Chris Lange, FISM News
White House national security adviser Jake Sullivan gave dire warning yesterday that Russia could invade Ukraine “any day,” spearheading a conflict that would come at an “enormous human cost.”
The announcement follows reports from U.S. intelligence officials that Russia has dispatched at least 70 percent of the military firepower it plans to position at the Ukrainian border in preparation for a potential full-scale invasion, according to an AP report.
Officials also noted that Moscow has rescheduled its annual nuclear force exercises, typically held in the fall, to either mid-February or March, an indicator that the Kremlin could launch an offensive in the coming weeks. The military exercises are likely to include test-launches of long-range missiles on Russian territory, though Washington has stopped short of saying a nuclear conflict is possible.
“We believe that there is a very distinct possibility that Vladimir Putin will order an attack on Ukraine. It could take a number of different forms. It could happen as soon as tomorrow, or it could take some weeks yet. He has put himself in a position with military deployments to be able to act aggressively against Ukraine at any time now,” Sullivan said in an interview on ABC This Week.
He later added that, “We have to be prepared for the possibility of a contingency of a military action by Russia before the Olympics end, and we also have to be prepared for one after the Olympics end, so at this point we are in the window.”
Russia could invade Ukraine within days or weeks, but could still opt for a diplomatic path forward, White House national security adviser Jake Sullivan said https://t.co/VXRsfw9mZf pic.twitter.com/EBhDrxQYi3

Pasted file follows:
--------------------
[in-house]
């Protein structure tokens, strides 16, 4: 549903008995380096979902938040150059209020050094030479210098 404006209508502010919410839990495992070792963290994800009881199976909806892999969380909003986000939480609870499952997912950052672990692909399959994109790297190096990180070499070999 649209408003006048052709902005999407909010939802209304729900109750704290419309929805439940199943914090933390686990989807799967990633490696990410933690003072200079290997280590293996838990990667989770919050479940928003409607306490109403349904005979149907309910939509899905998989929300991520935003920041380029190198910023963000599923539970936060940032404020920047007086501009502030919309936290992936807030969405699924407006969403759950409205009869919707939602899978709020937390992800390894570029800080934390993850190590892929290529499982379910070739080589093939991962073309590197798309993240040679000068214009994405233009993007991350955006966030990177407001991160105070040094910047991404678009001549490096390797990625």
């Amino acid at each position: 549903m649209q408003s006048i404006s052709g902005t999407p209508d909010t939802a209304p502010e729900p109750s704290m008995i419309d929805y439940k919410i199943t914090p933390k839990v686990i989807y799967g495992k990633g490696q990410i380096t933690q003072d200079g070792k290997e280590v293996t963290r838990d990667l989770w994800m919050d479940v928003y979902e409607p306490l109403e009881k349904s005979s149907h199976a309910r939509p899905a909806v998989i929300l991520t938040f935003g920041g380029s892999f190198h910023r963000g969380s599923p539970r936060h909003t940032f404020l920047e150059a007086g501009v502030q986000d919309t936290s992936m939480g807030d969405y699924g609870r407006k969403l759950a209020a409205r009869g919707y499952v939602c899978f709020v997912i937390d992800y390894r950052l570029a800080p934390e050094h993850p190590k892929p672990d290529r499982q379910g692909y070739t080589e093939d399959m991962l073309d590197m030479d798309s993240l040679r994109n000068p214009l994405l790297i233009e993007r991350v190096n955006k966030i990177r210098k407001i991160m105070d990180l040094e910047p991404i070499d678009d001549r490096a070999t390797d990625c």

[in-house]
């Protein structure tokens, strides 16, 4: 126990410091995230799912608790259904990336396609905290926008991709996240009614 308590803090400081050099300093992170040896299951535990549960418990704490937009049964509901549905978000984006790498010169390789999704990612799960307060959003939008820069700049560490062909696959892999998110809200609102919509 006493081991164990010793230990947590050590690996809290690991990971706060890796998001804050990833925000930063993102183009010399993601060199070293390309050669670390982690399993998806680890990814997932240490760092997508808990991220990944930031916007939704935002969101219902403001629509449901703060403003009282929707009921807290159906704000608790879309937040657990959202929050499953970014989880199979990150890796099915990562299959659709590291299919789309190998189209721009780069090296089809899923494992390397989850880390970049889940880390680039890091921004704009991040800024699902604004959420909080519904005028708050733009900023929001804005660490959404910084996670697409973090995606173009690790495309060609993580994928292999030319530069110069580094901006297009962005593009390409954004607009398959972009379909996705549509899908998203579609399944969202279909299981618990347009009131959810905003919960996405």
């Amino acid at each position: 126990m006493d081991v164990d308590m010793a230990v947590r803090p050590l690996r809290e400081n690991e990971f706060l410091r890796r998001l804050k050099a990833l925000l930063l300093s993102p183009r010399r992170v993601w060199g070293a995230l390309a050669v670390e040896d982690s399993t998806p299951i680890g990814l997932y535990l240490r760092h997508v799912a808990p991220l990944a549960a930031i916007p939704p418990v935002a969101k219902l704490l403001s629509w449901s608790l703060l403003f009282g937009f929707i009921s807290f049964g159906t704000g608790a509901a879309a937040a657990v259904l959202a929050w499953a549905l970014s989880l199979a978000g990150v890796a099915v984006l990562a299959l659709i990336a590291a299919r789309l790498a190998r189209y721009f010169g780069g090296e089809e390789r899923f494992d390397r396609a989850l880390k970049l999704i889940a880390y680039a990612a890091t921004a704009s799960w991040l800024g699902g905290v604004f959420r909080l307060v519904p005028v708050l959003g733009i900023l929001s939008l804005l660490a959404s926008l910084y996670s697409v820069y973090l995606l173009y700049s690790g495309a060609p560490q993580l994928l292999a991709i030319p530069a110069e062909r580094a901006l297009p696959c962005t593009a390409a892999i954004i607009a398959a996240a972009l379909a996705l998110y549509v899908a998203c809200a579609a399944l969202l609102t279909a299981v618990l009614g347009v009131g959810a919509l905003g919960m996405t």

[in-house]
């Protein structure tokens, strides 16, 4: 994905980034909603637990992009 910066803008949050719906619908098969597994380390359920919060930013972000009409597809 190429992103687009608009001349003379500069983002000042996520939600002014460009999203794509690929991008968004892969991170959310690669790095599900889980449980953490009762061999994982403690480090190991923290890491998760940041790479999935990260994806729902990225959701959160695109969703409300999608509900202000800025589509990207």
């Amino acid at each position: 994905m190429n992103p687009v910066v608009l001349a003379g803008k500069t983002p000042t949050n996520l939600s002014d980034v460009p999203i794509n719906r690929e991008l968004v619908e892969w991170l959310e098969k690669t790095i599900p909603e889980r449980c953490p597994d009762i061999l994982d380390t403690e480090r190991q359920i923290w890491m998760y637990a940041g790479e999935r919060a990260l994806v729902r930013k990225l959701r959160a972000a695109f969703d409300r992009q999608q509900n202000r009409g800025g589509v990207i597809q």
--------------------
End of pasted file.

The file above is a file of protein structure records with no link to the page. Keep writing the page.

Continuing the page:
— Reuters (@Reuters) February 6, 2022
In a separate interview on Fox News Sunday, Sullivan warned that a Russian invasion would come at a cost for the Kremlin:
If war breaks out, it will come at an enormous human cost to Ukraine, but we believe that based on our preparations and our response, it will come at a strategic cost to Russia as well.
Western leaders, meanwhile, say a diplomatic solution to the tension has not been ruled out.
French President Emmanuel Macron is expected to travel to Moscow today in an effort to make yet another bid for a peaceful resolution. Macron and President Biden met over the weekend to discuss “ongoing diplomatic and deterrence efforts” and reaffirm “their support for Ukraine’s sovereignty and territorial integrity,” according to a White House read-out of the meeting.
Macron’s continued optimistic approach to tensions in Eastern Europe lies in stark contrast to the ominous forecasts coming out of Washington.
“I have always been in a deep dialogue with President Putin and our responsibility is to build historic solutions,” Macron told France’s Journal de Dimanche Saturday.
Kremlin spokesman Dmitry Peskov downplayed Macron’s visit, however, saying, “The situation is too complex to expect decisive breakthroughs in the course of one meeting,” adding, “In recent days there has been nothing new on the topic of security guarantees for Russia; our Western interlocutors prefer not to mention this topic.”
U.S. officials have warned that Russia could capture Kyiv and overtake Ukraine’s government in as little as two days, potentially resulting in tens of thousands of casualties and upwards of 5 million refugees fleeing the chaos, according to a report by The New York Times. It remains unclear, though, just how Washington arrived at these figures, given the unpredictability of war.
The Biden administration has disclosed several grim intelligence reports in recent weeks, including warnings that Moscow is planning to release a “false flag” video making Ukraine out to be the aggressor as a pretext for an invasion. The administration has come under heavy criticism from some members of the media, however, for not producing evidence to back them up.
Meanwhile, 1,700 U.S. paratroopers arrived at Rzeszów-Jasionka Airport in eastern Poland Sunday in what Washington has described as an effort to “reassure” NATO allies. President Biden maintains that he will not send U.S. troops into Ukraine to fight a war but that the deployments to other Eastern-European locations fulfills America’s obligation under the NATO treaty agreement to respond to Russian aggression against allied territories.
Ukraine is a NATO partner but is not a full-fledged member – a key sticking point in standoff between the West and Moscow.